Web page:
We teach our children values by loving themThanks to Susan...

the Forum

May 17, 1994

We teach our children values by loving them

Thanks to Susan Reimer for her invaluable series on adolescent pregnancy (April 7-21).

Our daughter Wendy and I agreed that she has a gift for identifying precisely the issues involved. I especially appreciated the column in which the kindergarten teacher described in detail the learning problems among children who are being raised by children or in unstable families.

I was with Ms. Reimer right to the last paragraph of the last column -- the one about how we should go about teaching our children a system of values.

I expected the answer in her same succinct style and was caught off guard when she said she hadn't found it. She knows the answer and acts on it; I can tell from the tone of all her columns.

It's the whole process of raising children that gives them a system of values. The most powerful tool we have to help us make them responsible members of the human race is that our children admire us and want to be like us. They are watching and learning every minute.

So it is in everything we do. It is how we treat them from the moment they are born. It's the books we read to them and the balance of book reading versus TV watching in our own lives.

It's how we act on our own system of values. It's how open and honest we are in talking to them, especially about our values and why our actions don't always measure up to them.

It's how we listen to them, help them develop tools for doing their own problem solving and then give them the space to

develop on their own.

What continues to amaze me is that we don't have to be perfect at this job. All we need do is generally get across the idea that we admire, respect, have faith in and love our children and they will do just fine. Anyone who gets to meet Wendy will know what I mean.

Kathryn J. Henderson

Snydersburg

Baltimore's Best

I am writing to publicly thank several persons who are living examples of "Baltimore's Best."

Last April 26, I was driving on Northern Parkway. Somewhere near Gist Street (a few blocks west of Reisterstown Road), the right rear wheel came off my car, rolled along Northern and into Jonquil Street before stopping.

Thomas Burks, Roger Burks, Cliff Farmer and William Green had just finished a lawn-mowing job and were walking to their next job, mowers in hand.

When they saw what happened, they came to my rescue. They spent the next two hours with me, two always at my side while two others went to one, then another, and finally a third auto parts store, in hot weather.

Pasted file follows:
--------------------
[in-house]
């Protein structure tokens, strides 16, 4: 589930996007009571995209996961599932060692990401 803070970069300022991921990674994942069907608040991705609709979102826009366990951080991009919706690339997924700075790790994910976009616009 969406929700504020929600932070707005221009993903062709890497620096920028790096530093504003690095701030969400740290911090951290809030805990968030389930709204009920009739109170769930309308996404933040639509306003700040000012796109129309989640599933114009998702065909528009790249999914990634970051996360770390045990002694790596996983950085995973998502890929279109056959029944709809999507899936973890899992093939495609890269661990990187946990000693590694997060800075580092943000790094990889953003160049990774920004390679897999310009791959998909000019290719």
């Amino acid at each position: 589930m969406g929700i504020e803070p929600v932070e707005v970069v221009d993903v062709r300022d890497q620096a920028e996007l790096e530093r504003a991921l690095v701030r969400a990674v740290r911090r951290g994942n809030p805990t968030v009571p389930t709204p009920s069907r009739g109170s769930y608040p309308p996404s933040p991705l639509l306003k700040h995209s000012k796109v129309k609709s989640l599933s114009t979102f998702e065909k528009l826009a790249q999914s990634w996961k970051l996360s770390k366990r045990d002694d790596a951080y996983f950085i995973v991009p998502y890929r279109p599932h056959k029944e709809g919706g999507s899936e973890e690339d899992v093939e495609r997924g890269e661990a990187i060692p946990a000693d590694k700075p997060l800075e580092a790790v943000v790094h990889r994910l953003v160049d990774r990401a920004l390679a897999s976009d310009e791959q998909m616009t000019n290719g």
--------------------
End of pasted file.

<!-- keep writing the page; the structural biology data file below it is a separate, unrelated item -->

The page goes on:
Also lending a hand were other good citizens, whose names I didn't have a chance to get -- the couple who let me use their telephone, and the four other men who drove two of my "rescuers" to and from Pep Boys where they found the part they needed to secure the wheel so that I could move my car out of the rush-hour traffic.

These people were indeed "angels," "Good Samaritans" and "Knights in shining armor."

A heartfelt thank you to Cliff, Roger, Thomas and William, and all the others like them, who day by day make our city a better place by quietly committing acts of kindness.

Gail M. Fennessey

Baltimore

SSA workers

Your article "Social Security paid itself bonus while shy of funds" (April 30) refers to a statement made by Rep. Rick Santorum, R-Penn., to the effect that "an agency that admits to serious problems in its disability programs should not be rewarding the people in the system."

Bashing government employees always seems to be politically correct. There are many reasons for the problems in the disability systems, but the majority of Social Security Administration employees are not one of them.

Most SSA employees care about the service they provide and are doing excellent jobs. They are doing the best they can with what's available. What is wrong with rewarding an individual for his or her performance?

The problem is not necessarily the individual gears in the systems but rather getting them in sync.

The general public often fails to consider some of the outside factors that grossly affect the overall disability program. Many delays are caused from medical sources, schools and even the claimants themselves.

If you are going to place blame, don't look only at the obvious. Perhaps the blame for problems in the disability systems may be closer to home than you want to admit.

Fran Michael

Sykesville

The writer is an employee of the Social Security Administration.

Respect needed

On April 28, Joe Perry of Metro Crime Stoppers praised the Baltimore County police department. He cited several negative circumstances that they are forced to work in.

I agree with Mr. Perry 100 percent. But why is it that praise is never heard for the Corrections Bureau? Corrections is one of the most, if not the most, vital parts of law enforcement.

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